Optane Persistent Memory Assessment

The Intel view of the world is that people should configure servers with a moderate amount of DRAM, manufactured by various other vendors, and a large amount of persistent memory (PMEM). The 2nd generation Xeon Scalable Processors support Intel's Optane DC persistent memory. From the database perspective, including Microsoft SQL Server, it is argued that a hybrid memory configuration is viable for environments in which the highly active dataset is greater than system (volatile) memory capacity, but less than that with DRAM plus PMEM. This is based on the characteristics of DRAM, PMEM and solid-state storage. DDR4 DRAM modules are available up to 128GB and Intel Optane memory modules up to 512GB. The viability range is then between 1.5TB and 3.75TB per Xeon SP socket.

This window is rather narrow to accommodate a significant market size. Is this then the final word? For the current generation Xeon SP, probably so. But it is possible that a different architecture can be suitable to hybrid memory over a very broad range of requirements. The limitation of the Xeon SP is that it is designed for 12 DIMM slots over 6 memory channels.

Prior to the Xeon SP, the Intel Xeon E7 processors employed a memory expander in the form of the Scalable Memory Buffer. The Xeon E7 connects twice as many DIMM slots per socket over just 4 memory interfaces. In a modified form, a similar device could greatly broaden the range of viability for PMEM.

PMEM Viable Range Basis

The basis for the hybrid memory assessment revolve around the characteristics of DRAM, PMEM, and solid-state storage as explained in Persistent Memory and Hybrid Buffer Pool - The good, bad and ugly. Full path round-trip latency to local DRAM is around 90ns in a 2-socket system. Random access latency to Intel Optane persistent memory is around 360ns, or about 4X longer.

The best storage devices, such as Intel Optane SSDs, the Samsung 983 ZET or other small page NAND have latency somewhat over 10µsec, or about 25 times higher than PMEM. Note that a storage read IO loads an entire page into memory. The IO and memory latency terms are not comparable entities. Storage based on the mass market NAND, characterized by large page size and three or more bits per cell, typically have latency around 100µsec.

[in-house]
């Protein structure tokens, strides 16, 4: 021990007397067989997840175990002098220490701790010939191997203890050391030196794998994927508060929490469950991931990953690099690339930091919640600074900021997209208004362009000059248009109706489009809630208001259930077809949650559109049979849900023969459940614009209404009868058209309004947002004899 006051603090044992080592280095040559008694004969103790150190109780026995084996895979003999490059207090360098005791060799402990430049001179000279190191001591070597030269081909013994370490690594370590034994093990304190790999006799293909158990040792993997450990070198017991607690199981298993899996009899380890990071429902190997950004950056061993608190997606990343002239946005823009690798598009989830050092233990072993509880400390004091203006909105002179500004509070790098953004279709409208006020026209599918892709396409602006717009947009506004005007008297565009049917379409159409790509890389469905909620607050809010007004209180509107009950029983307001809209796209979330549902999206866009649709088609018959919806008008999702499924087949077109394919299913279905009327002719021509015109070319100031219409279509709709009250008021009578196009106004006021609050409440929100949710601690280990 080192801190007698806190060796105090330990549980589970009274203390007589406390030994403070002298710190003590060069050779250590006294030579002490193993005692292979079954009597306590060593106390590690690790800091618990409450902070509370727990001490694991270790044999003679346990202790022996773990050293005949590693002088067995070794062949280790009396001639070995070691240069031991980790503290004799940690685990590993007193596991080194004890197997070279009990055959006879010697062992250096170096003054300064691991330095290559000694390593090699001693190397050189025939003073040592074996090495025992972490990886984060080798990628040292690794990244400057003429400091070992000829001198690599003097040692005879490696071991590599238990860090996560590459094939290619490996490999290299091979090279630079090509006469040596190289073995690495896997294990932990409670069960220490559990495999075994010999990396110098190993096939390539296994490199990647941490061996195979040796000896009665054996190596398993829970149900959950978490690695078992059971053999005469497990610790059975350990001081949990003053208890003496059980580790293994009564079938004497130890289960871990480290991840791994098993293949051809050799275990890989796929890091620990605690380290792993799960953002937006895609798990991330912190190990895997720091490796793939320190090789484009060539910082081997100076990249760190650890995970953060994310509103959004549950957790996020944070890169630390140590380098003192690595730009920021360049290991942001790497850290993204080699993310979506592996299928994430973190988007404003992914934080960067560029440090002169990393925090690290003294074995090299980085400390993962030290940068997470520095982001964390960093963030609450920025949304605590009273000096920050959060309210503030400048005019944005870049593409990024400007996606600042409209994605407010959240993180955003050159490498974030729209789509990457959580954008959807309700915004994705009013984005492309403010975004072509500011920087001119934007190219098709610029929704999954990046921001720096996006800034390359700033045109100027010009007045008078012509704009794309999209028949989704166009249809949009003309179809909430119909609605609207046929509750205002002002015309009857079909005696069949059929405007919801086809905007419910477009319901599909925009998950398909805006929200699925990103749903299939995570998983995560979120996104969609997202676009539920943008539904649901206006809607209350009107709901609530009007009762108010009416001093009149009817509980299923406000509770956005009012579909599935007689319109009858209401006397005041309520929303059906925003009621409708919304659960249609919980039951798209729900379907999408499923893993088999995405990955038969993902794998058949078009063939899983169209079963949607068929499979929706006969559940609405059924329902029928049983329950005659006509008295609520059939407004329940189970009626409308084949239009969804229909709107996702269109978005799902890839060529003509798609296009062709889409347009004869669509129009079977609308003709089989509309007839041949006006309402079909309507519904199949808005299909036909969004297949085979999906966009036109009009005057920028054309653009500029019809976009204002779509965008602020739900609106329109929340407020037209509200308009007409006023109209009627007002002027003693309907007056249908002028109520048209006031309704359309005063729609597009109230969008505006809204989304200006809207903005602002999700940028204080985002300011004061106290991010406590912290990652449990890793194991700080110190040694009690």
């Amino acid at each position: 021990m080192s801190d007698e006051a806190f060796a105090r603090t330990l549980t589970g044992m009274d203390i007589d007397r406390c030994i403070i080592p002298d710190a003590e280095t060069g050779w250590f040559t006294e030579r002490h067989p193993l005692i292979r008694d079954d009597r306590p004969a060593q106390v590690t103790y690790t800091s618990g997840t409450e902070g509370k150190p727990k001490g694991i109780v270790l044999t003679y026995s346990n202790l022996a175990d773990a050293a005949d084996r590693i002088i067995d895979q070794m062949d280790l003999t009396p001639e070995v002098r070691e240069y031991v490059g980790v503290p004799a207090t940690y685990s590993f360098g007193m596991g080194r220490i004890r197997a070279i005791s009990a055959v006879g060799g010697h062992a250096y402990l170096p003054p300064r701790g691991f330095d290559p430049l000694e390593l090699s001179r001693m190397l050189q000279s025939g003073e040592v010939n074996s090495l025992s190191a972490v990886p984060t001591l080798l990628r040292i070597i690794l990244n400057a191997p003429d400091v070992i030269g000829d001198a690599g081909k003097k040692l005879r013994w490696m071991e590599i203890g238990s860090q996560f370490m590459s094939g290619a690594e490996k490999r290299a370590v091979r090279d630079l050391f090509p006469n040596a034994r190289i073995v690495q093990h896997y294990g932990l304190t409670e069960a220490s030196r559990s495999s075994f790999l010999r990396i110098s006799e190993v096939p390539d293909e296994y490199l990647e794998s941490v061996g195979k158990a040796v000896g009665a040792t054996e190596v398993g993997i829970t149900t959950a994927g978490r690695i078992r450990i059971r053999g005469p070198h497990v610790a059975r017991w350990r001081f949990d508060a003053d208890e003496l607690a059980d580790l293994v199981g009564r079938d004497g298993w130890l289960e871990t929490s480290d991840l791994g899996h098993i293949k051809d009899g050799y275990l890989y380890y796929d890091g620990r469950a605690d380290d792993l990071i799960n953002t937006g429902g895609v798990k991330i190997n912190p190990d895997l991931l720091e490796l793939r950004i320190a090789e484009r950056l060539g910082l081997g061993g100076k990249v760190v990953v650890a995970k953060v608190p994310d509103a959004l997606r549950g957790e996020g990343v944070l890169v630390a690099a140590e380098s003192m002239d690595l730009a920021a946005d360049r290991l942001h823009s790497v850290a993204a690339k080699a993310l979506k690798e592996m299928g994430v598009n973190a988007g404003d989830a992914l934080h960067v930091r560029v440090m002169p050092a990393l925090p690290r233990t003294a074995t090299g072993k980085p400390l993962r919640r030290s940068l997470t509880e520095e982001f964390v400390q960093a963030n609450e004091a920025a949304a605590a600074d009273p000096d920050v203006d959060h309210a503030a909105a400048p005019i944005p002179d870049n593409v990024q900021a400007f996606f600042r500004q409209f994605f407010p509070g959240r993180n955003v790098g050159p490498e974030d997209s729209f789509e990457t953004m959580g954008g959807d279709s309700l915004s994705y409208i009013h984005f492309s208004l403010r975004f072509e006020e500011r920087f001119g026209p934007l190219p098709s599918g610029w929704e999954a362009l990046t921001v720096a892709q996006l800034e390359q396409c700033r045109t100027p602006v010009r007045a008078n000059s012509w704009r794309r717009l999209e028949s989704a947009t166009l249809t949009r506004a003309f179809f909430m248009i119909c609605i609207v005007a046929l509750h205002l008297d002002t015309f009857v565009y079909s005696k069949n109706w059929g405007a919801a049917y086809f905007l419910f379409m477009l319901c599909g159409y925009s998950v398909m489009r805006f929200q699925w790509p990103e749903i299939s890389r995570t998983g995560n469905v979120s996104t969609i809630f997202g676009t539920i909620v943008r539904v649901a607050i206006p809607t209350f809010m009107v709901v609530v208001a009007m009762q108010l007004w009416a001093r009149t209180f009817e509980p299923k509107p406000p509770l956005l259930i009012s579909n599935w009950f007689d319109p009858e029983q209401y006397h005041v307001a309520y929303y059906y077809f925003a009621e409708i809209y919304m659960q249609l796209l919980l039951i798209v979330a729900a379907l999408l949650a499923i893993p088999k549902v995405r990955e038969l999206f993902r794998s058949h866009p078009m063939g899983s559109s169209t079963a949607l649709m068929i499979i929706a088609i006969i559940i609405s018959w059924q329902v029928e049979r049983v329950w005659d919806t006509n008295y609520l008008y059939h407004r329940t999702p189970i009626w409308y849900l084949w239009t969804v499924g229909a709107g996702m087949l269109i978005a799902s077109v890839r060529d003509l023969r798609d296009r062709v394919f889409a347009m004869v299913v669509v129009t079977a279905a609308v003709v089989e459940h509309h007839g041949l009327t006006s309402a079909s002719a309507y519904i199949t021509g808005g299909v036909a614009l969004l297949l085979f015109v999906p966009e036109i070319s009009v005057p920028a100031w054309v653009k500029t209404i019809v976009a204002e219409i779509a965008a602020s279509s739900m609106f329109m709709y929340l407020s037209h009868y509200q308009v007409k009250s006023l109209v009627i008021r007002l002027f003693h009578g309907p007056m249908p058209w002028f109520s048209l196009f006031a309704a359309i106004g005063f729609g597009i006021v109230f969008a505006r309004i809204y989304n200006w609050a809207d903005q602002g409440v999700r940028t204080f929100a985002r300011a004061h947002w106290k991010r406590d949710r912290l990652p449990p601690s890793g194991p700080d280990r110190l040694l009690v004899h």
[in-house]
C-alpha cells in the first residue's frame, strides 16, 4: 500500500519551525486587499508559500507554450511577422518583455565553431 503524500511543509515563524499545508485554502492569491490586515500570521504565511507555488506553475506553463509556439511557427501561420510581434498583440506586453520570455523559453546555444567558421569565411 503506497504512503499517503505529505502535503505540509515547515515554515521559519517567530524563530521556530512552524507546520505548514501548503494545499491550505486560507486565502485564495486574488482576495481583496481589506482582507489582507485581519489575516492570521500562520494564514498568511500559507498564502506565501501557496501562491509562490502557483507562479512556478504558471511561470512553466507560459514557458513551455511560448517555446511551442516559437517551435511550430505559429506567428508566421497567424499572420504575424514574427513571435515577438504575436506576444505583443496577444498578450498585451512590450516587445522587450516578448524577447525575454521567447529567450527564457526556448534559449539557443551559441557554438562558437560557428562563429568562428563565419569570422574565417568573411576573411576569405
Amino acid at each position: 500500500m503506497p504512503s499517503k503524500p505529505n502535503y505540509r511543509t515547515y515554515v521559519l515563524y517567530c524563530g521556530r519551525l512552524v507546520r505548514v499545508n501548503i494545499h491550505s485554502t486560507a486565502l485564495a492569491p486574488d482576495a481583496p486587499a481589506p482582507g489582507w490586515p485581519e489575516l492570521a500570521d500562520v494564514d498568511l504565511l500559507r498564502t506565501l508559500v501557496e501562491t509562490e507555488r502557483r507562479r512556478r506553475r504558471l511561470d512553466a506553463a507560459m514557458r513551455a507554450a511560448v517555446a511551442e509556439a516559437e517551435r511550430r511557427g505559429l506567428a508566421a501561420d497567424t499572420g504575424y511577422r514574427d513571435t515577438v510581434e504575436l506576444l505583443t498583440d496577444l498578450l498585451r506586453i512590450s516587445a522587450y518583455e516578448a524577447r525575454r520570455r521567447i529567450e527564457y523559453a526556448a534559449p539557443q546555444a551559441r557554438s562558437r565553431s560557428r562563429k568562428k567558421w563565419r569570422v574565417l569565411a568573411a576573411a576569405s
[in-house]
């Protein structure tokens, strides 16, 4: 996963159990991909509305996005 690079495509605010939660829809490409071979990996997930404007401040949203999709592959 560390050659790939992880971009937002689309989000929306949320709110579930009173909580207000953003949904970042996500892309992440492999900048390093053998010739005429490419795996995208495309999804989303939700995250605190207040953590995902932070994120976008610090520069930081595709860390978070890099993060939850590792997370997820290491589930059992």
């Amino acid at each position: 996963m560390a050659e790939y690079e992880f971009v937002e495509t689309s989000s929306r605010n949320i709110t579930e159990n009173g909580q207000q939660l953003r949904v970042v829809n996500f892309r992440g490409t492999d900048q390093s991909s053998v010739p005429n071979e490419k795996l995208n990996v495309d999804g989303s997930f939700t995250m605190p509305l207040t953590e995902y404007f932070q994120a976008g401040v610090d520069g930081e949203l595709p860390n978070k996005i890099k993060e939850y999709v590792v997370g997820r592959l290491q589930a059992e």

The baseline system is DRAM plus solid-state storage. System performance per processor core on a workload characterized by pointer-chasing code is a blend of memory latency and IO latency if the active dataset is larger than memory.


In a hybrid memory configuration, half of the DRAM slots are given up for PMEM modules of much larger capacity.


The presumption is that the increase in latency for memory accesses that previously went to DRAM in the baseline system but goes to PMEM in the hybrid configuration is more than offset by the reduction of IO. Both net total latency and the extra CPU overhead for storage system IO should be considered. There are situations in which hybrid memory could have negative impact. An example is when the reduction in IO does not offset the higher latency of PMEM accesses.

There are real-world workloads that fit into this bracket of conditions. But each use needs to be determined on a case-by-case basis. This could change with time as the dataset grows or as DRAM and PMEM relative cost and capacity evolves. The main issue is that there may not be sufficiently broad suitability to justify hybrid memory configuration as one of the standard system is a large environment.

Processor and System Architecture